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RGOD2: When you’re a bridge - expect to be trampled upon

They clambered over Washington monuments taking photos of each other. Smiling, hugging their new- found friends to post on Facebook and share with their network of LGBT activists. First the White House, then the Jefferson Memorial and finally they came to the Martin Luther King Jr. Memorial for the first time. There they were, dwarfed between the monument’s two solid slabs of stone that frame the Potomac’s shimmering horizon. These are our 26 “authentic witnesses” from countries where it is still illegal to be LGBT.

Their constituency is denied access to HIV prevention and health services because they are deemed “criminals” by their governments. The King Memorial struck a deep chord in each one of them. Many live in Africa, with two delegates from Asia and the Caribbean. They have a dream too. They walk between two seemingly opposite worlds, like vast immovable continents of granite. They have come to Washington to join 25,000 people for the XIV International AIDS Conference to be bridges of reconciliation. They are here to tell their stories to us if we can find the time and attention to just listen.

Worlds apart

One area of the world is convinced homosexuality is not only un-African and an abomination but if the majority can silence all discussion about these people, everyone will return to being heterosexual (just the way God meant them to be).

Religious leaders in these countries are increasingly lobbying their government to now expand former anti-gay colonial laws to make them even more punitive. It is an experiment in social Darwinism even though most of these faithful do not believe in evolution.

If we do not talk about it and really punish those who do, homosexuality, as a learned behavior, will be healed and disappear. They tell us they don’t hate homosexuals because they really don’t know any and they just want people to be the same as they are. They have no reason to delve too deeply into the mystery we call human sexuality. They fear this mystery in themselves which in reinforced by their clergy on a weekly basis.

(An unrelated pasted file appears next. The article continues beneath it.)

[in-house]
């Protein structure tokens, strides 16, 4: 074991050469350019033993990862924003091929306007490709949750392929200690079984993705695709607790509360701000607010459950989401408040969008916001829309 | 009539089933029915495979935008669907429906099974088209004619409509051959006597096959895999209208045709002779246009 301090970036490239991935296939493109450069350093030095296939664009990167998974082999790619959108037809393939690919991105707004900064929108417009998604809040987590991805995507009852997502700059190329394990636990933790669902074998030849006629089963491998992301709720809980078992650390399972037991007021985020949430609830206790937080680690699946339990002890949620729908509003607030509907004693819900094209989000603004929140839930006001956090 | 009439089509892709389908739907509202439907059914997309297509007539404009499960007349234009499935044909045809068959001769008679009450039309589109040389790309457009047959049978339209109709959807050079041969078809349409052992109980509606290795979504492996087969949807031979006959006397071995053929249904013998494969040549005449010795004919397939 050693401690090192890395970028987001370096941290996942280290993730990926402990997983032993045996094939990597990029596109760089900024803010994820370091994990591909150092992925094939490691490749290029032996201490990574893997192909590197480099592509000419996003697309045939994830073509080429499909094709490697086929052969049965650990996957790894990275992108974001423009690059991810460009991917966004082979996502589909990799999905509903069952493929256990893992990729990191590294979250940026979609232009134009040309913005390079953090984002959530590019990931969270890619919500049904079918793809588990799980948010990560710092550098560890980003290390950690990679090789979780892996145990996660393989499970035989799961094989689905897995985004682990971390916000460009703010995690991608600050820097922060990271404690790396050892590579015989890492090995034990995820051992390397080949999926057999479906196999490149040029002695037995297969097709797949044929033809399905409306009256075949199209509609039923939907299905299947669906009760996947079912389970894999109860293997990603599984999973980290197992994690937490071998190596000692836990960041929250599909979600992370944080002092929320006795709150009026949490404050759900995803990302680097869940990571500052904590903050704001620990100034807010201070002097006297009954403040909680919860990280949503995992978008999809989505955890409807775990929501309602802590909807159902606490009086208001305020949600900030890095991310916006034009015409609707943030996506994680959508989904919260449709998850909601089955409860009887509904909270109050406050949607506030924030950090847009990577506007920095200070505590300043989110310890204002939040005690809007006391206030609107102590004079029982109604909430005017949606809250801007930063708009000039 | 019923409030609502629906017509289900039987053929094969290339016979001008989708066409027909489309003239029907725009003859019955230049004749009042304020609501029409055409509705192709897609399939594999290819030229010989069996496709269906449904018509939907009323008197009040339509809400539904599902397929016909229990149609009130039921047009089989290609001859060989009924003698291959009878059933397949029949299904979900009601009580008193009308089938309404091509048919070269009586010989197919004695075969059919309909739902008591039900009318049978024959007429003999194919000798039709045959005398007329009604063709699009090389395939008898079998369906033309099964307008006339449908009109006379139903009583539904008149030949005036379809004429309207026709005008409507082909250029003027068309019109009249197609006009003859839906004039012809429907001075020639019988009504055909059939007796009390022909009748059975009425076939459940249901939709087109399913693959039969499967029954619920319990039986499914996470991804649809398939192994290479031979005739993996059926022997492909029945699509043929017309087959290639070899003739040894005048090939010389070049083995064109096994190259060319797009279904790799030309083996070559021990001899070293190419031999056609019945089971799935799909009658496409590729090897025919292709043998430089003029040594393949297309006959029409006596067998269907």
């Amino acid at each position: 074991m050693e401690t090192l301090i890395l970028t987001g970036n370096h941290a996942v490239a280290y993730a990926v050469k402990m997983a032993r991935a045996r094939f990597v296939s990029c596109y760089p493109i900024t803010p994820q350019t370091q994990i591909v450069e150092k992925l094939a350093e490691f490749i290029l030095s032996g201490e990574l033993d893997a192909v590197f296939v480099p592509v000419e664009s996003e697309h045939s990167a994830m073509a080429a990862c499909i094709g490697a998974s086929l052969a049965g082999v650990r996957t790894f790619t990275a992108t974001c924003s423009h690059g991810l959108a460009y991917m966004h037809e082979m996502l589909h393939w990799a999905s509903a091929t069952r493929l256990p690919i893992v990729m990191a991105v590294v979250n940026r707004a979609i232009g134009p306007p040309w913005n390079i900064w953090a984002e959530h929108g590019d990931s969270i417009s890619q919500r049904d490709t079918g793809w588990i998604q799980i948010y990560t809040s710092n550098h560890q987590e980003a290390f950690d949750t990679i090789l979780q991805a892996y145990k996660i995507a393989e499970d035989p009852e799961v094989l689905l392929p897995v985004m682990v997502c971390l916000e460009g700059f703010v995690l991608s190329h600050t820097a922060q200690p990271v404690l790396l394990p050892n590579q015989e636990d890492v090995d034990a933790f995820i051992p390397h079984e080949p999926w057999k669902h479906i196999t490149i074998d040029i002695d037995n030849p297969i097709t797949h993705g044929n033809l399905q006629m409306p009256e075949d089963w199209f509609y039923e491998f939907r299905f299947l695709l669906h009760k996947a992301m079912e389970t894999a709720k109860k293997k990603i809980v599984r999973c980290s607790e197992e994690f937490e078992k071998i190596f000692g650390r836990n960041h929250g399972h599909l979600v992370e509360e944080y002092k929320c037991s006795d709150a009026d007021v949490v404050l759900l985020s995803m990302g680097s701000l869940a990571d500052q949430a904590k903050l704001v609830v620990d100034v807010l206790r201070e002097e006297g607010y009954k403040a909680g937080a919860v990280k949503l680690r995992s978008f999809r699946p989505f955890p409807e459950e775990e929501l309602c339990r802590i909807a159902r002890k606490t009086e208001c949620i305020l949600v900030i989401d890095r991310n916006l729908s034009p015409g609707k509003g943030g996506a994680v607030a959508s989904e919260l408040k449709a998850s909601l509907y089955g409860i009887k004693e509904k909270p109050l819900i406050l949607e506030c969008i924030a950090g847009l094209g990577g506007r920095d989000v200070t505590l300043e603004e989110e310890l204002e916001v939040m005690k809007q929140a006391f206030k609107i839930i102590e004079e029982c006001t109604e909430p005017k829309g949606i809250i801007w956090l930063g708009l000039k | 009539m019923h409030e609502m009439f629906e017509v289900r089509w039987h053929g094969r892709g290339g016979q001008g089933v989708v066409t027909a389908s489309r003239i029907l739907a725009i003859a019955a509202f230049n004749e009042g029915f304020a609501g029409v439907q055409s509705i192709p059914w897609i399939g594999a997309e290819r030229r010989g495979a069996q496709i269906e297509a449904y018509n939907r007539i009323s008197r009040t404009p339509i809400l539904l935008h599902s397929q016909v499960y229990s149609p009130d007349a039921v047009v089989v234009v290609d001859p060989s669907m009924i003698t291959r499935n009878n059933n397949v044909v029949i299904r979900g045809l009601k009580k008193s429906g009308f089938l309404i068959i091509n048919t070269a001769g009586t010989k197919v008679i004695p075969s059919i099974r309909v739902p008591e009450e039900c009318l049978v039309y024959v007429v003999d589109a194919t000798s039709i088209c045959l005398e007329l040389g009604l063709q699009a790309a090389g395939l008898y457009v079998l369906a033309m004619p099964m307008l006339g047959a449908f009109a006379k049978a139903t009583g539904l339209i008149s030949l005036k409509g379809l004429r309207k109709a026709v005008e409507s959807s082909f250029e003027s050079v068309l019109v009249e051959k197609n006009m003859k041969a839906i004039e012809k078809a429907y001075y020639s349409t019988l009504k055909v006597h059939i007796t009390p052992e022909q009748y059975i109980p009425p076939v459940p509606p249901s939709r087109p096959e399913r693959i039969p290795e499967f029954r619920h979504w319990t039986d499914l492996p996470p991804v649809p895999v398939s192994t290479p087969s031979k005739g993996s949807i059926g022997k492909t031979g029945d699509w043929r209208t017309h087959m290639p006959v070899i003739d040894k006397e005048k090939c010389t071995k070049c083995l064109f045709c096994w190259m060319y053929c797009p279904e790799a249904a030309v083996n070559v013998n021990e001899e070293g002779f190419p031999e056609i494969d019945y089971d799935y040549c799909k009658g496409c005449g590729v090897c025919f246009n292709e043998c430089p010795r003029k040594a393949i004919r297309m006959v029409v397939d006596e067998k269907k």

Sex is about having children and homosexuals cannot have any so they want to recruit more of them and lure them into this deviant lifestyle, the preachers warn. If the country gets too populated by homosexuals, there is a danger God will destroy their nation in the same way he did Sodom and Gommorah.

American Evangelical missionaries to the Global South have conjured up such a fear of this homosexual global “agenda” that they have created a Frankenstein, over which they are losing control. The monster thrashes about creating draconian laws that become more and more ridiculous and impossible to enforce. Hang the homos, make parents report their LGBT children to the police or face prison themselves.

Laws are even being proposed to extradite homos back to the crazy society from which they fled. The extradition will facilitate healing with a good dose of prayer and imprisonment. This is the reality almost all of our international visitors face every day. However, they present a very different viewpoint. They are themselves rocks of strength and determination. They too have a dream.

After listening to their stories and contexts, I am inspired by the sheer fortitude, courage and genius of our 26 international visitors who have come to spend two weeks with “The Spirit of 76” initiative in Washington. Against all odds they are working for inclusion and access to health services, church altars and the human rights for LGBT people in their countries. They are gay and straight, fresh young activists and older seasoned champions of truth, many of whom have created pioneering LGBT and HIV services for their home communities.

They had never been together as a group but there was a deep bond of trust created immediately as they began to share their work and their stories. Some were Evangelicals themselves while 40% were practicing Catholics. We have an agnostic who wanted to learn more about religion because he wanted to improve relations with the faith community in Singapore where he runs one of the few LGBT programs. We have a Muslim and a few African Anglicans whose churches had condemned them for working with criminals.

Wired for truth

They all worked earnestly today with their laptops and updating friends on Facebook or checking in with their home networks to report on what we were doing as we prepare for the International AIDS Conference on Sunday.

There are also seven official pre-conferences, using the unique opportunity of being in the USA for the first time since the travel ban on people with HIV had been lifted to allow international visitors and experts to come here. From 25,000 to 30,000 people are expected to attend with a common concern their governments may be losing the political will to fund and help stop this pandemic. For every one person who is fortunate enough to have access to retroviral drugs, four people become infected. We can stop the transmission of HIV from mother to child for a few bucks per dose but the big international ethical question is: Why should we bother and who is going to pay for it?